Silent Comfort

I was recently reading an article about the deposed monarchies in the world and the monarchs and pretenders that now have no job and what life is like for them. In the course of this, the grandson of the previous King of Ethiopia said that there had been so much bloodshed and horror during the overthrow of his grandfather, that he found the “silent comfort” of other relatives of deposed monarchs to be very soothing. He didn’t need to explain who he was or what his life had been like. He didn’t have to put words to the horrors so that people would understand. He could just sit quietly and be who he is now.

I found that really telling. When people come in to see me for the first time, I ask them to fill out forms that they may assume are like any “form” that they have filled out before. But in fact I ask specific questions that I am very interested to see how they are answered. It tells me more about what they need than they do when they are sitting in front of me. For instance, one question I ask is “What are the five illnesses, diseases or events that have affected you the most in your life.” Some people skip this question, some will put one word answers and others will write paragraphs about what they have gone through.

History is important to who we are, not just in our health but in our mind, our emotional life, the way we relate to others and our world. It even dictates what we choose to include in our world. But for many, the constant retelling of history isn’t always the way healing takes place. It’s rather like picking at a scab constantly so that healing can’t really occur. When I was five, I fell off my bike and skidded on my knees across the asphalt. For weeks, and in my five year old mind months, the scabs would keep breaking open, my knees got infected and it seemed they would never heal. This was often because I was wanting to run around or I’d forget about my knees and then bend down or even tumble in the grass and then it would be like I was back at square one on the hopscotch.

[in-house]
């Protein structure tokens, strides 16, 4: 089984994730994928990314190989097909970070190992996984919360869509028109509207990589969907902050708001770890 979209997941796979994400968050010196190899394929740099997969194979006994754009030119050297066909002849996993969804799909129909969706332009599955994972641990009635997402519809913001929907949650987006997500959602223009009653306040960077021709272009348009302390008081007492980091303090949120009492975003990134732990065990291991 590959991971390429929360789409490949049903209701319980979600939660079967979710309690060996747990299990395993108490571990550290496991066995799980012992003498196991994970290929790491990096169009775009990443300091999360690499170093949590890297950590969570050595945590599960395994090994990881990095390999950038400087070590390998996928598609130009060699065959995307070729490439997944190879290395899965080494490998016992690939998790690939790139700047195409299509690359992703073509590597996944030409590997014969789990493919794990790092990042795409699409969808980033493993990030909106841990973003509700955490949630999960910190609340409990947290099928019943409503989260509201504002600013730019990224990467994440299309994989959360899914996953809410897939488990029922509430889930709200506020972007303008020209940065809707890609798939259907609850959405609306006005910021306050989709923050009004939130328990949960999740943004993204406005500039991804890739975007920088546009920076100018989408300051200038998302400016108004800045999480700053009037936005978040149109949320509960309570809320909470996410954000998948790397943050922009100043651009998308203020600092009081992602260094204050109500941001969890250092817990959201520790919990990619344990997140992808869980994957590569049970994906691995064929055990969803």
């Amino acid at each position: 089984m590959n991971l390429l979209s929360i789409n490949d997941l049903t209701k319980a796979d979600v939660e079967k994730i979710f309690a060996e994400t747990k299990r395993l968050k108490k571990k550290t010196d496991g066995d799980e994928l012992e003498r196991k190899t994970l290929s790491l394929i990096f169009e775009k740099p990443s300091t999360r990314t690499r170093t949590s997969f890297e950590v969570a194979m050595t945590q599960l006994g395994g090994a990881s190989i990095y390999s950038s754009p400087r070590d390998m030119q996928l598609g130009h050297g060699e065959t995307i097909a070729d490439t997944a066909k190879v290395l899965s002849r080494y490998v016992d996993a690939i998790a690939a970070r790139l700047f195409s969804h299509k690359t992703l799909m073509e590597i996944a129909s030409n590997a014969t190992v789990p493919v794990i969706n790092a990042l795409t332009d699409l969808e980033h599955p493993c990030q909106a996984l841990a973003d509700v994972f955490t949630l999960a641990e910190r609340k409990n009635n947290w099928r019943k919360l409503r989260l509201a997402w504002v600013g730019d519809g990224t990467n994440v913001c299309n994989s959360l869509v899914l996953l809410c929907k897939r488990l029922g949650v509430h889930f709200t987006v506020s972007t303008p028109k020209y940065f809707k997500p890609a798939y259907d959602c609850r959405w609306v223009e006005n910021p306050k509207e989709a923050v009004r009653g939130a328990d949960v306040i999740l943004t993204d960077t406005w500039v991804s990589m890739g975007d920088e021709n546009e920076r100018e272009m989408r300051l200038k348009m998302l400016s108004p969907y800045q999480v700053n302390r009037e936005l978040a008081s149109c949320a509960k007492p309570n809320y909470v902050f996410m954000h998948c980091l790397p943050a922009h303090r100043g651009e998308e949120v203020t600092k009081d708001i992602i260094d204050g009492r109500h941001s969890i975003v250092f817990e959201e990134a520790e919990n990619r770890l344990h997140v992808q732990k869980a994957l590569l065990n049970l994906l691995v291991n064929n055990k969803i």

Sometimes silence is the most healing of all. Religious groups have known this for centuries with Marist retreat centers, Monastery silent weekends, treks to isolated places for reflection. I think it’s very telling that many of these places have disappeared because we are led to believe that the answers to our healing are in webinars, talk therapy, television talk shows, support groups. All of these things can be life-changing but for many the retelling doesn’t blunt the pain. Even after the hundredth time the wound is still open and raw. For these I suggest that a missing piece is the comfort of silence. Not having to talk, to tell your story, to be alone with yourself and your thoughts, or to be with others in the sharing of who you are now.

We have to stop picking at our scabs. Silent comfort can be the balm that heals the wound, that allows the innate healing power of the body to do its work.